Taking as her alter-ego Lily Briscoe–the painter in Virginia Woolf's To the Lighthouse–Mary Meigs paints a portrait of herself, her family and her friends in Lily Briscoe: A Self-Portrait, a book that is both autobiography and memoir. In it, she describes the three major decisions of her life: "not to marry, to be an artist" and to listen to her "own voices." She speaks of her parents who belonged to "a generation before their own" and how they instilled in her a sense of guilt, locking her in the prison of her self, a prison constructed "with the material of doubt and failure; of shattered dreams and unhappy loves, jealousy, hate, envy and the deadly sins of lovelessness and indifference," but she also tells how she escapes from this prison with the knowledge that her inner sun takes its energy "from love, from creativity."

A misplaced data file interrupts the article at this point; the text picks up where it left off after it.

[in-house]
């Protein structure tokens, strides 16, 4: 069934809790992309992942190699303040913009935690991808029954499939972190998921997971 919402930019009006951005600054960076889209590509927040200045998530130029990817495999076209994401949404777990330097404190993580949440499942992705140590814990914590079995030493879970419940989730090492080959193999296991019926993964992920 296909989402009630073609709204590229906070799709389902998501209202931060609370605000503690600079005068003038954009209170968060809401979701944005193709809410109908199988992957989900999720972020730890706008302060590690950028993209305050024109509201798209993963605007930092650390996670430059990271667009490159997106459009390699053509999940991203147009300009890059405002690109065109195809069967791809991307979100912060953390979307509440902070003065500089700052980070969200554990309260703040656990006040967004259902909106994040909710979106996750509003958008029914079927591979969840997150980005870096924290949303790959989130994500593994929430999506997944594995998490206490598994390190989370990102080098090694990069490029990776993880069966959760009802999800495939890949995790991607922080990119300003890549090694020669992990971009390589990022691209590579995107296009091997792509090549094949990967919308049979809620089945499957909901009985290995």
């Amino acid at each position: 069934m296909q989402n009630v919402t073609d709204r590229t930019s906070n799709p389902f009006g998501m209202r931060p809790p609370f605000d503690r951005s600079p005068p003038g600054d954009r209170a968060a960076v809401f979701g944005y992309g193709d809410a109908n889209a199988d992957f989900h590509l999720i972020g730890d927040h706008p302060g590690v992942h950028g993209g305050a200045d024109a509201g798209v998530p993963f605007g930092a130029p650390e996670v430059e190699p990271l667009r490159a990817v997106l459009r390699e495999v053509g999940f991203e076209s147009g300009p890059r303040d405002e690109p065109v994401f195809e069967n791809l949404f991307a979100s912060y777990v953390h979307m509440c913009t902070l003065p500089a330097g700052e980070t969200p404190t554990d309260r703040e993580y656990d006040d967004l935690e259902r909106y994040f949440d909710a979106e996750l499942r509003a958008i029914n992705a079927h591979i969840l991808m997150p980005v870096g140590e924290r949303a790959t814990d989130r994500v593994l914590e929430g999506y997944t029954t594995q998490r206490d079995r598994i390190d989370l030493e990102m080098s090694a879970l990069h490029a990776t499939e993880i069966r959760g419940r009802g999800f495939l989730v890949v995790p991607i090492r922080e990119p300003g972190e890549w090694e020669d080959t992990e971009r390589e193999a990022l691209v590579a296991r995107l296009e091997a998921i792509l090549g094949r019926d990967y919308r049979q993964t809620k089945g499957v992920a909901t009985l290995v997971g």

Lily Briscoe: A Self-Portrait is a book about the exercise of the will, the art of dreaming and the transcendent power of friendship. It is a very wise book written by a woman who waited–and lived–some sixty years before beginning to write.
About the author
Born in Philadelphia, writer and painter Mary Meigs wrote her first novel, Lily Briscoe: A Self-Portrait, at the age of 60. For the next two decades, Meigs chronicled her extraordinary life as a writer, a painter, an actress, a social activist and a lesbian feminist. In 1988, Meigs played herself in the critically acclaimed film The Company of Strangers (U.S. release title: Strangers in Good Company; French title: Le Fabuleux gang des sept ), about eight women on a bus tour who are stranded in isolated countryside when the bus breaks down. In the Company of Strangers (1991) followed, a fascinating work documenting her experience during the production of the film. Mary Meigs died in 2002 at the age of 85, shortly before the completion of Beyond Recall.
“A series of landscapes and life drawings, skillfully created.”
— Humanities and Applied Arts